The stage is being set for the biggest foreign policy vote in Congress since the Iraq War as White House officials met with lawmakers this weekend to discuss the possibility of U.S. military action in Syria.
President Barack Obama will hold a special briefing with lawmakers on Capitol Hill Monday, some say the president has a hard sell.
Obama's weekend announcement surprised many political observers. The decision marked a stark turnabout for the White House, which had appeared on the verge of ordering a strike against Syria.
"While I believe I have the authority to carry out this military action without specific congressional authorization, I know that the country will be stronger if we take this course and our actions will be even more effective," Obama said.
Secretary of State John Kerry defended the president's decision to unleash U.S firepower, citing new evidence against President Bashar al-Assad's regime.
"From first responders in east Damascus...we have signatures of sarin in their hair and blood samples," Kerry said. "We cannot allow Assad to be able to gas people with impunity."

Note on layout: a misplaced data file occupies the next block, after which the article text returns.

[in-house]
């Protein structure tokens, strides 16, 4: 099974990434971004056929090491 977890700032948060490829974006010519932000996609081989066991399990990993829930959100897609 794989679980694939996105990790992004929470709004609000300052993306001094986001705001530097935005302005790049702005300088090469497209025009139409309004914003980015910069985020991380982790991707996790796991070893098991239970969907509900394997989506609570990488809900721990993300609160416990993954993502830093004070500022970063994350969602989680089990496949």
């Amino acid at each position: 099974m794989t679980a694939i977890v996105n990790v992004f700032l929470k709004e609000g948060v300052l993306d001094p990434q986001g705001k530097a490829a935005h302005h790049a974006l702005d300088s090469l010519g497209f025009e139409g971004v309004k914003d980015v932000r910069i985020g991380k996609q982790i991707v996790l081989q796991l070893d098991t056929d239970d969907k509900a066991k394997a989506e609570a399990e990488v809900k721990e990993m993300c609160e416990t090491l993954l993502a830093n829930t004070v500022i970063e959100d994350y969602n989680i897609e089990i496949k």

Lawmakers are being briefed by the White House Monday, but convincing a war-weary Congress and the American public will be difficult.
"In my mind, it's far from settled. It's not something that should be undertaken lightly," Rep. Mike Burgess, R-Texas, said. "Certainly the mood in the district that I represent is 'do not do this.' And I honestly didn't hear anything that told me I ought to have a different position."
"People want to know there is not going to be a military entanglement like in Iraq or Afghanistan. We've got a very skeptical public," Rep. Illeana Ros-Lehtinen, R-Fla.
But the president appears determined, saying doing nothing is not acceptable.
"What message will we send if a dictator can gas hundreds of children to death in plain sight and pay no price?" Obama asked.
Congress will vote on the issue when it returns on Sept. 9.
Meanwhile, critics argue the president's decision is really about the 2014 congressional election and trying to make House Republicans look bad if they vote against the strike.